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Re: Changing the default 32-bit x86 arch for Fedora 12



On Tue, Jun 16, 2009 at 9:07 PM, Josh Boyer wrote:
On Tue, Jun 16, 2009 at 08:16:36PM -0400, Orcan Ogetbil wrote:
>
>- Let's keep F-12 the same: ppc, ppc64, i586, x86_64
>- Since ppc and ppc64 are going to be dropped from F-13, fill in the
>blank spot with i686+SSE2, i.e. F-13: i586, i686+SSE2, x86_64
>
>Everyone happy?

No.  But that isn't the point.

Someone else ask what the real benefit to moving to i686+SSE2 is.
I haven't seen overwhelming evidence that a huge benefit exists.
I think somone is working on gathering more data, but unless it shows
massive gains (1-2% is not massive), then I don't see why we'd change
anything at all.

I'm sure I'm missing something here.

I want to learn more about this SSE/SSE2 business.  Some libraries and applications, especially audio or video related ones, contain assembly code to enable what is called "SSE(2) optimizations". Sometimes this code isn't effective on hardware that doesn't support it. Sometimes there is no runtime detection, and the SSE(2) optimized program fails on unsupported hardware.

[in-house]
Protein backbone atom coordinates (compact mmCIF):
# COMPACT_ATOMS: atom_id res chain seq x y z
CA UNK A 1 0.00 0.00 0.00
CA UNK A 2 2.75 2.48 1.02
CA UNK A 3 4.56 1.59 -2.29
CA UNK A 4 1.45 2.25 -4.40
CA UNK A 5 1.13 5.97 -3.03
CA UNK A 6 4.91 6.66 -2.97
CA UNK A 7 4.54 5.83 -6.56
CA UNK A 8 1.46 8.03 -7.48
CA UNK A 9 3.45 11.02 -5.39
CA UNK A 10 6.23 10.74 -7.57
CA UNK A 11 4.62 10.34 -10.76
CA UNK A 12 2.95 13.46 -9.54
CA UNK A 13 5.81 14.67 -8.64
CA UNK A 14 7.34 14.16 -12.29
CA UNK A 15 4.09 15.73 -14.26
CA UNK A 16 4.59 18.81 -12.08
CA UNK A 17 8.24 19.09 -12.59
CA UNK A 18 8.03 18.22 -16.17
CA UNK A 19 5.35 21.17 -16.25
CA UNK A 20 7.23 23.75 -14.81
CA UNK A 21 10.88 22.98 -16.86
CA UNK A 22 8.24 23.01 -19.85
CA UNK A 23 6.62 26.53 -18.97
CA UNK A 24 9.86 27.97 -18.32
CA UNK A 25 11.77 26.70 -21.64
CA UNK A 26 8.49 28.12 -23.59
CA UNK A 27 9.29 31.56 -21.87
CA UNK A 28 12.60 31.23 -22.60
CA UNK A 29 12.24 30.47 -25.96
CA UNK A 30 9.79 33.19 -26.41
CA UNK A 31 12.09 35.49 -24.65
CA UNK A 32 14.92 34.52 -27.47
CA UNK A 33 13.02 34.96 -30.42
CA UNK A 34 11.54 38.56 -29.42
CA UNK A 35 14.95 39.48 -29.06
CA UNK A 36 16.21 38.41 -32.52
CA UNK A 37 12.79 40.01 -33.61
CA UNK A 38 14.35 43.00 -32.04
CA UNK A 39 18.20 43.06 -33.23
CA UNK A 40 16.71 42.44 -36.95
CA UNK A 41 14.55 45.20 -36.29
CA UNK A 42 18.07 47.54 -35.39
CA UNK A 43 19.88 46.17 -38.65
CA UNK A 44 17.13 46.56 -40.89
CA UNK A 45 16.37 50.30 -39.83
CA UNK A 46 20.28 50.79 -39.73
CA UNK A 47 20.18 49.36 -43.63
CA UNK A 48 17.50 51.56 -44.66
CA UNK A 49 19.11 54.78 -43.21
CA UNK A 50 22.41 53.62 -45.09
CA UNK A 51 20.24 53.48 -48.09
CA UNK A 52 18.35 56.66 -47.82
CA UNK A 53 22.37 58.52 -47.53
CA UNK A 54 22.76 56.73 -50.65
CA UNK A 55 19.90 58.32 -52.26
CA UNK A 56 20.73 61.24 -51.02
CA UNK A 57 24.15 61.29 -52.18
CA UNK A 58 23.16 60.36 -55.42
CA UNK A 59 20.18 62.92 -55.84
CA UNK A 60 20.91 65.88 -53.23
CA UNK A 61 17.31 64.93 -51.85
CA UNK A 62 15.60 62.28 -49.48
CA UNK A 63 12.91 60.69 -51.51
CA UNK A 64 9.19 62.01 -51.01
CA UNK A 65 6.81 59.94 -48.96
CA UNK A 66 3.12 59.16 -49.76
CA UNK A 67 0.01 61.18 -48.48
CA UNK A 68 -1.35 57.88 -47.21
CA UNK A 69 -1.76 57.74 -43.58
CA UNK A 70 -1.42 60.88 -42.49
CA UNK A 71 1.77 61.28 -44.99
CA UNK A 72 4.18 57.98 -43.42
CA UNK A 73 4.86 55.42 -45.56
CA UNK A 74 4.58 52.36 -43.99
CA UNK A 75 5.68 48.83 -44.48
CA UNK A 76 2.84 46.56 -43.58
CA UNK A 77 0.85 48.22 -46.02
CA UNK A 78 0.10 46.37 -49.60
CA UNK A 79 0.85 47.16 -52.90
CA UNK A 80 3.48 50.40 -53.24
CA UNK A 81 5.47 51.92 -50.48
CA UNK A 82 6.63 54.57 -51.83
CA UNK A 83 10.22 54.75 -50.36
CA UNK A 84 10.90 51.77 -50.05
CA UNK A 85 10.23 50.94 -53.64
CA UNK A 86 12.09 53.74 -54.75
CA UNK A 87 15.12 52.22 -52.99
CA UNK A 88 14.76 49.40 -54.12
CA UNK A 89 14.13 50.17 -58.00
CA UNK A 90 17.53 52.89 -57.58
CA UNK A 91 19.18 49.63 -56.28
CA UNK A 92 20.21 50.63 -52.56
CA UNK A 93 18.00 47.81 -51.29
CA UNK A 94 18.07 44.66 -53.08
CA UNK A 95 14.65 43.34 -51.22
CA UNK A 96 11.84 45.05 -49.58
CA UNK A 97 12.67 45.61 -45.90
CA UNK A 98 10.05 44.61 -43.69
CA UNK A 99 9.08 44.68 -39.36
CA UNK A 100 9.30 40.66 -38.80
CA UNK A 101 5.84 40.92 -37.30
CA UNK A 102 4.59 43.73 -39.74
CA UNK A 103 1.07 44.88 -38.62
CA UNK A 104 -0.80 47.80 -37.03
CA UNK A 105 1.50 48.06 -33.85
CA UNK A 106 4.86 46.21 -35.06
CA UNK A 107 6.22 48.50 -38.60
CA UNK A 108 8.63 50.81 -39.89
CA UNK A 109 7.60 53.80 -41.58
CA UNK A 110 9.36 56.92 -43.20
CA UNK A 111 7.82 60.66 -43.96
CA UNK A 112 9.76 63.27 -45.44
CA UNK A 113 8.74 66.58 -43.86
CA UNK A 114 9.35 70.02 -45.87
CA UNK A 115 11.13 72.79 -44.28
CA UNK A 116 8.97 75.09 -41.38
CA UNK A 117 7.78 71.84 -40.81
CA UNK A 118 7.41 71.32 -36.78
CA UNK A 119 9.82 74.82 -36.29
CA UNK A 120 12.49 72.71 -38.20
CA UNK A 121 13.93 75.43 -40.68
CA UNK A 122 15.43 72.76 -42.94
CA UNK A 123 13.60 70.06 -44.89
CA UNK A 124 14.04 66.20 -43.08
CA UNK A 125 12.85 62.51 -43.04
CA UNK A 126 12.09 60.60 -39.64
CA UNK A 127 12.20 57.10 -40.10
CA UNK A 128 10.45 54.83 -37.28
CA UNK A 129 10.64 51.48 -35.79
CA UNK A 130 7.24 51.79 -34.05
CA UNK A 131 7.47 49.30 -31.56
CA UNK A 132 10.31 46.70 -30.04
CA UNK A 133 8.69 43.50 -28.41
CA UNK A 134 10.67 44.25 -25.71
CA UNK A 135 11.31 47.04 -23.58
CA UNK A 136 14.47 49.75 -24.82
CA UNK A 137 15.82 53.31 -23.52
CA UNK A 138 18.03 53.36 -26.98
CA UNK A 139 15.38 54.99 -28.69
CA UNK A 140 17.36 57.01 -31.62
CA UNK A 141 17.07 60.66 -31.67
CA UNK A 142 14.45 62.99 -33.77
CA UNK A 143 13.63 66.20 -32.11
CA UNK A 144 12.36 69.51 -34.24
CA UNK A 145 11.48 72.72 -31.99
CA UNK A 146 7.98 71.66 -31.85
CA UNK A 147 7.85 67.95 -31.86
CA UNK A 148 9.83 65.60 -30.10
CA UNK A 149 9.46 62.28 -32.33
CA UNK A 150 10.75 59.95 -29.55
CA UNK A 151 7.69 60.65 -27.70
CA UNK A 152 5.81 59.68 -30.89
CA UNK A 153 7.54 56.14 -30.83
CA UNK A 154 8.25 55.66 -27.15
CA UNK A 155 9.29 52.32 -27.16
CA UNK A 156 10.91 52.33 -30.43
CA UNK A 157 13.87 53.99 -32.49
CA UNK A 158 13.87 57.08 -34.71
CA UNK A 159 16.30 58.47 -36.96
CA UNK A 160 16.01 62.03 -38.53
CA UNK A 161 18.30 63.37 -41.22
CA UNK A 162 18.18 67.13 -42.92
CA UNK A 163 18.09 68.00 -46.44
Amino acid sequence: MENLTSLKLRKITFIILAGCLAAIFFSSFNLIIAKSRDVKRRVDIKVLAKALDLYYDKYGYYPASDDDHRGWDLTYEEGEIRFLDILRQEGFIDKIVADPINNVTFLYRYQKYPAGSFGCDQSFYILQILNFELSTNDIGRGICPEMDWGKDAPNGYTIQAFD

The thing is, usually these kind of programs run so slow on older hardware, particularly when dealing with low latency recording, that it doesn't make sense to disable SSE(2) optimizations even if there is no runtime detection. So certain old hardware gets discarded in this case.

Now where does the "i686+SSE2" come into play? Does this SSE2 have any effect on those programs that do not contain SSE(2) related assembly code? Is this 1-2% improvement that you are mentioning only about these kind of programs (that do not contain assembly code)?

Please enlighten me, or point me to some reading.

Thanks,
Orcan

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